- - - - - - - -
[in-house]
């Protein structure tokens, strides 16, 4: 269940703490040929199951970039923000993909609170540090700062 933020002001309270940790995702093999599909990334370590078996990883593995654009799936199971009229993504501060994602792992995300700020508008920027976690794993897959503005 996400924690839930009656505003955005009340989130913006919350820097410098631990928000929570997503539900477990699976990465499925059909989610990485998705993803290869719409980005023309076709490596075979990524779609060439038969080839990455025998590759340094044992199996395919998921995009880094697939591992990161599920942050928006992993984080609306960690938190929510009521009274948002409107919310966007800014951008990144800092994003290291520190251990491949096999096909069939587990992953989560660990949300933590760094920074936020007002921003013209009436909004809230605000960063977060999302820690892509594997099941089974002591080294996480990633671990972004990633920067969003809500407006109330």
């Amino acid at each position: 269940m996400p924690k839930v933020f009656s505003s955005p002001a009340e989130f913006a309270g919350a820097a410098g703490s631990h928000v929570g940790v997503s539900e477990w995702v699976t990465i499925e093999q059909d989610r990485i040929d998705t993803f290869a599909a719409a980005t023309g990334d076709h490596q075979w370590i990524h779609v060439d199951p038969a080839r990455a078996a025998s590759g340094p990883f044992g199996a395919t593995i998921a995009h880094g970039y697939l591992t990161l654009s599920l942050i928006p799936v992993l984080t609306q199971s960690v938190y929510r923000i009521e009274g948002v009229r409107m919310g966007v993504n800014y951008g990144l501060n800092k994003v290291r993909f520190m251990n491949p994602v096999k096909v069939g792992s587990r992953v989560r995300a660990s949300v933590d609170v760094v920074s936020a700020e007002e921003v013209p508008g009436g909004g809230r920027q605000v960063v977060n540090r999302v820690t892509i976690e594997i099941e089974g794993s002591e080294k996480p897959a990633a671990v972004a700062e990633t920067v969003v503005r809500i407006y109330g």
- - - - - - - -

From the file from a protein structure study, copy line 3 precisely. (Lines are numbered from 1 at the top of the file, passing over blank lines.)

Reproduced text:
């Amino acid at each position: 269940m996400p924690k839930v933020f009656s505003s955005p002001a009340e989130f913006a309270g919350a820097a410098g703490s631990h928000v929570g940790v997503s539900e477990w995702v699976t990465i499925e093999q059909d989610r990485i040929d998705t993803f290869a599909a719409a980005t023309g990334d076709h490596q075979w370590i990524h779609v060439d199951p038969a080839r990455a078996a025998s590759g340094p990883f044992g199996a395919t593995i998921a995009h880094g970039y697939l591992t990161l654009s599920l942050i928006p799936v992993l984080t609306q199971s960690v938190y929510r923000i009521e009274g948002v009229r409107m919310g966007v993504n800014y951008g990144l501060n800092k994003v290291r993909f520190m251990n491949p994602v096999k096909v069939g792992s587990r992953v989560r995300a660990s949300v933590d609170v760094v920074s936020a700020e007002e921003v013209p508008g009436g909004g809230r920027q605000v960063v977060n540090r999302v820690t892509i976690e594997i099941e089974g794993s002591e080294k996480p897959a990633a671990v972004a700062e990633t920067v969003v503005r809500i407006y109330g």